"Sandy," as she is known to friends and colleagues, became the first person of color in the history of the Syracuse Newspapers to sit on the Herald-Journal's editorial board in 1985. She also is the first person of color to write a full-time opinion column for the newspapers.

She has won numerous honors and awards as her career climbed from reporter to local columnist, to the editorial board, to syndicated columnist, and then back to The Post Standard as an editorial writer, copy editor, and editorial board member.

Upon her return to the editorial board in 2003, she initiated the series, "Taxpayers Held Hostage," which won a first place community service award from the New York State Publishers Association. Sandy also received awards for commentary (editorials and columns) in 1993 and 1994 from the Associated Press.

A Syracuse native, Sandy started writing while in elementary school and continued with soap operas about her middle-school classmates. After graduation, she attended the University of Buffalo. In 1978, she joined the Herald-Journal as a "copy kid," an employee who does all sorts of odd jobs in the newsroom. Soon, however, she began writing feature stories. She was promoted to reporter covering city and county news, and later, she became a copy editor.

In November 1992, a column on the outcome of the first trial of Los Angeles police officers accused of beating motorist Rodney King, was picked up by newspapers nationwide. The following year, Sandy began writing a regular opinion column for the Syracuse Newspapers.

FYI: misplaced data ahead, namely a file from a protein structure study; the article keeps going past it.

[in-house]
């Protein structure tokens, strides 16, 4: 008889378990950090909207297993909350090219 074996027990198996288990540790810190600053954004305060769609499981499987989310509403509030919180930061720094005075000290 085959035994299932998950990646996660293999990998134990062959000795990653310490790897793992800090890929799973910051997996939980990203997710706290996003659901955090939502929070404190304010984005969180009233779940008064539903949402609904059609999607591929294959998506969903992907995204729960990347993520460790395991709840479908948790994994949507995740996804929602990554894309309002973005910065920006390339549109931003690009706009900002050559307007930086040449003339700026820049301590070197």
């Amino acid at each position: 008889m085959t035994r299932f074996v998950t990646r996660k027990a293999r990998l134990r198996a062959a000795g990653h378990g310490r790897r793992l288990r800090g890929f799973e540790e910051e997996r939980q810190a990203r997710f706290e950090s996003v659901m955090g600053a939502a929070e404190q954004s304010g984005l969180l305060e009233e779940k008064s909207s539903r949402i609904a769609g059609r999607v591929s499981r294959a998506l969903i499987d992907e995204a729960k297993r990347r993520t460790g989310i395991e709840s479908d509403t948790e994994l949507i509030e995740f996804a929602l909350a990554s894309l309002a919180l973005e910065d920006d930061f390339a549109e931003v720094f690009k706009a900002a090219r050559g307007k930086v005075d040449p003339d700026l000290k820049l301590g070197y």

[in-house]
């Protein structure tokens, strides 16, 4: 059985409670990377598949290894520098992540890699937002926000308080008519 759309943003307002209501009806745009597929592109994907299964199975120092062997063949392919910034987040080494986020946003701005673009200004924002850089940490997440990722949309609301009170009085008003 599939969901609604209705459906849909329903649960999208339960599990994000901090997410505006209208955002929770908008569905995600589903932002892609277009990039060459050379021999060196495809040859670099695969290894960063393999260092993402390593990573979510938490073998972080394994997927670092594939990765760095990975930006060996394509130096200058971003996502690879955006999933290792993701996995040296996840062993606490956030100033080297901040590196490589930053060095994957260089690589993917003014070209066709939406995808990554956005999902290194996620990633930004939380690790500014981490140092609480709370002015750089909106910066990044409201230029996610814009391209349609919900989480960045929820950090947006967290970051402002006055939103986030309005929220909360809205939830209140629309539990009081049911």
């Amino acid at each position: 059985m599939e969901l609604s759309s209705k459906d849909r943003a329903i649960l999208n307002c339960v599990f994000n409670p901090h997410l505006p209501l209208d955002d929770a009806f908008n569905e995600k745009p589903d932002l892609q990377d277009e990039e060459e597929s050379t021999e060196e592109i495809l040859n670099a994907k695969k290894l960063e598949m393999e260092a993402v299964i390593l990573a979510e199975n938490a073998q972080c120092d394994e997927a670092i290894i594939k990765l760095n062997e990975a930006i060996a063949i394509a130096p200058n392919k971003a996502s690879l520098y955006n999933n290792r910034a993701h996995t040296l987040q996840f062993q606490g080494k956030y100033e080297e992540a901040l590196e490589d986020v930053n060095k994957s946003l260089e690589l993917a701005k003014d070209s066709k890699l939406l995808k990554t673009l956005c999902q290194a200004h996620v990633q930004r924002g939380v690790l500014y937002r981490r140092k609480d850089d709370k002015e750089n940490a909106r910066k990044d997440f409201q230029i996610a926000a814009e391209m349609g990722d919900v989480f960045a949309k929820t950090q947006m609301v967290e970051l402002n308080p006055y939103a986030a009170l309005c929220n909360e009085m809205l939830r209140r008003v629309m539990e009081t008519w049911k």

Seven months after she began writing the local column, United Features Syndicate selected Sandy to write a column they would syndicate across the United States. Twenty-two newspapers picked up her work each week for eight years. In 2003, she returned to The Post-Standard to write editorials and work on the copy desk.

Her awards include the 1998 Urban League Harriet Tubman Award, the Ann Felton Memorial Award and Community Service Award from the Syracuse Chapter of the NAACP, Citizen of the Year from Omega Psi Phi fraternity at Syracuse University, the Great Leader Award from the Onondaga County Political Women?s Caucus, the Marjorie Dowdell Fortitude Award from Delta Sigma Theta fraternity at SU, and the Pit Bull Award from the Greater Syracuse Communications Group. She also received the Syracuse Press Club's Selwyn Kershaw Professional Stands Award.

Sandy also writes plays, including "A Tribute to Motown" and "In Our Own Backyard," and a video drama, "Daddy's Home," which won a Cable Ace award. --Joseph A. Porcello



Last Updated ( Wednesday, 08 August 2012 20:44 )
"Freedom of the press is not an end in itself but a means to the end of [achieving] a free society."
Felix Frankfurter, Associate Justice, US Supreme Court

Wall of Distinction

Jack Morse




It was back in his native Whitney Point when he was a sophomore in high school that the broadcasting bug bit Jack Morse. Jack recalls that he was asked to go on a station in nearby Binghamton to promote the Sophomore Ball. He can still tell you just what he said.